A grasp structure 350 may be provided on top of the upper connector 310. The grasp structure 350 includes a grasp end 355 that is dimensioned or otherwise structured or configured to grasp a member of the supported array. For example, in one implementation, the grasp end 355 retains or supports a strut runner of a solar module array. The grasp end 355 may pivot about one or more axes using a hinged connector 358. When pivoted into position, the grasp end 355 may serve to level a section of the supported solar module assembly. Multiple grasp ends distributed on the mounting system may combine to provide a desired tilt or leveling angle for the mounted array.
FIG. 3B is a side cross-sectional view of an embodiment of FIG. 3A, as cut along lines A-A. In FIG. 3B, the leveling sub-assembly 300 is shown to fit over pipe 120. With use of set screws 302 or other fasteners or connectors, the upper connector 310 is able to slide vertically on pipe 120 a distance shown by arrows D. The pipe 120 may be secured as part of an assembled mounting system such as shown and described with any of FIG. 1B, FIG. 1C, FIG. 2A or FIG. 2B. The grasp 350 may be connected to the connector 310 through the hinged connector 358. Under one implementation, the hinged connector 358 includes a bolt 365 or other member about which the grasp end 355 can pivot.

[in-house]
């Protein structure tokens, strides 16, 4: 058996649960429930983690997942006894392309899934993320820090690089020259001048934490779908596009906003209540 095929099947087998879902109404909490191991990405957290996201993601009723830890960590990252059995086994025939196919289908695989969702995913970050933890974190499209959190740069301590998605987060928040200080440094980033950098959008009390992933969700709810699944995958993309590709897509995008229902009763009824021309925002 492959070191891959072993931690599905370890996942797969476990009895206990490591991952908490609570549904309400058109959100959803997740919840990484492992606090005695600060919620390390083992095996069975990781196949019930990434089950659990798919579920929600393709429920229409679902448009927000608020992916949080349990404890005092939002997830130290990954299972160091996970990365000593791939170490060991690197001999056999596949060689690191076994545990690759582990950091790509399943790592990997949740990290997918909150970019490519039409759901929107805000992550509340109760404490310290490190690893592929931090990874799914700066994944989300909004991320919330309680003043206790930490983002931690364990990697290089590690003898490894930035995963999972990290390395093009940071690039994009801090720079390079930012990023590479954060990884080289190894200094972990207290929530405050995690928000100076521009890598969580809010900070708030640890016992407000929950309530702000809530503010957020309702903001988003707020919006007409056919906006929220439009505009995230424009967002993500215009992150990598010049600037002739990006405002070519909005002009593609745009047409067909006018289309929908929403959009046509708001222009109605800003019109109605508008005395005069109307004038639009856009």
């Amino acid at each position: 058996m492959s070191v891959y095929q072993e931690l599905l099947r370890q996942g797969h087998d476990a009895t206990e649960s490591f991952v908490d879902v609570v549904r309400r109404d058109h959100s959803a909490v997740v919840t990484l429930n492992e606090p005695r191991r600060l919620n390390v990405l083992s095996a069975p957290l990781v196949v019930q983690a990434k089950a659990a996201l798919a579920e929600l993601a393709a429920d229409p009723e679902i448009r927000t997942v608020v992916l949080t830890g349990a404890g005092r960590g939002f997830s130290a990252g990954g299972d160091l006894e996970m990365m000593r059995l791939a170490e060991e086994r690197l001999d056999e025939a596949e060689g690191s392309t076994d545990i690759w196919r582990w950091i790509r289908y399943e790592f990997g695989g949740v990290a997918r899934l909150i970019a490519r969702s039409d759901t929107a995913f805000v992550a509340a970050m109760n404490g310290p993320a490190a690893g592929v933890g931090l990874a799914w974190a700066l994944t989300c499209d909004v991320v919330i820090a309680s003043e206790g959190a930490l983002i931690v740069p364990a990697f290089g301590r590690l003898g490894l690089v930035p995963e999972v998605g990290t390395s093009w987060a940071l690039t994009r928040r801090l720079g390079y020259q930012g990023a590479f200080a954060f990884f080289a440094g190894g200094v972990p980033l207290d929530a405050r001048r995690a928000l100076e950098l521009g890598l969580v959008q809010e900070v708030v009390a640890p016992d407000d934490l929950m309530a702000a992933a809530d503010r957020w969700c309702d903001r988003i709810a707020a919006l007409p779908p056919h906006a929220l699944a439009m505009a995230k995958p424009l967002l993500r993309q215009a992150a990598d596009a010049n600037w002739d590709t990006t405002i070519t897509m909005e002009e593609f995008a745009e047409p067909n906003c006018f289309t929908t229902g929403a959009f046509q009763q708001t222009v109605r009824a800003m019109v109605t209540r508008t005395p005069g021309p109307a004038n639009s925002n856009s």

As an additional or alternative feature, one or more embodiments may include a secondary waterproofing skirt to provide waterproofing protection to the mounted assembly. With reference to FIG. 3A, the connector 310 includes a skirt 360, which may be integrally or unitarily formed or attached onto the upper connector 310. The skirt 360 may correspond to a structure that has a cross-section 361 of maximum dimension and taper to a cross-section 363 of minimum dimension at a height above. With this geometry, rainwater or other moisture may be directed outward while falling downward to the mounting assembly and underlying surface.